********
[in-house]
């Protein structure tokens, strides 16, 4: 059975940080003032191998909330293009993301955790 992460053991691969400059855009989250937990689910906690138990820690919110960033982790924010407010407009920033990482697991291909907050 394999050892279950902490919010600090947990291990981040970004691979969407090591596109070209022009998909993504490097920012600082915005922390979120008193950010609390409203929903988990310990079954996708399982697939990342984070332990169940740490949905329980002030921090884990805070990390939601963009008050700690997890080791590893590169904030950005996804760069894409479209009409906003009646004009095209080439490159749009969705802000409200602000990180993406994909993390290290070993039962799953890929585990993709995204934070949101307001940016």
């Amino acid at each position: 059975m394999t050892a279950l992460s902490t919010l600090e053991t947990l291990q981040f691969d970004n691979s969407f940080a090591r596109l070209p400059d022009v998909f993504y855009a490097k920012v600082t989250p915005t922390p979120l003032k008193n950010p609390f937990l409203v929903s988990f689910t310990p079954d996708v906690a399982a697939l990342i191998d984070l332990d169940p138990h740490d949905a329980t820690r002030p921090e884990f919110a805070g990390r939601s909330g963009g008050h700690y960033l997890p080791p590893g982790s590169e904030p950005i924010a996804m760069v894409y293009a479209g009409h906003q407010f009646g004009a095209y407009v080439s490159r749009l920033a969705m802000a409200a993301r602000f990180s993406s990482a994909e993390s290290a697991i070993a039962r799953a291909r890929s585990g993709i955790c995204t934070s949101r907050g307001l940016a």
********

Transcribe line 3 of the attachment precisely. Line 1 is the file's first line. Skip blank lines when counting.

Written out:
């Amino acid at each position: 059975m394999t050892a279950l992460s902490t919010l600090e053991t947990l291990q981040f691969d970004n691979s969407f940080a090591r596109l070209p400059d022009v998909f993504y855009a490097k920012v600082t989250p915005t922390p979120l003032k008193n950010p609390f937990l409203v929903s988990f689910t310990p079954d996708v906690a399982a697939l990342i191998d984070l332990d169940p138990h740490d949905a329980t820690r002030p921090e884990f919110a805070g990390r939601s909330g963009g008050h700690y960033l997890p080791p590893g982790s590169e904030p950005i924010a996804m760069v894409y293009a479209g009409h906003q407010f009646g004009a095209y407009v080439s490159r749009l920033a969705m802000a409200a993301r602000f990180s993406s990482a994909e993390s290290a697991i070993a039962r799953a291909r890929s585990g993709i955790c995204t934070s949101r907050g307001l940016a």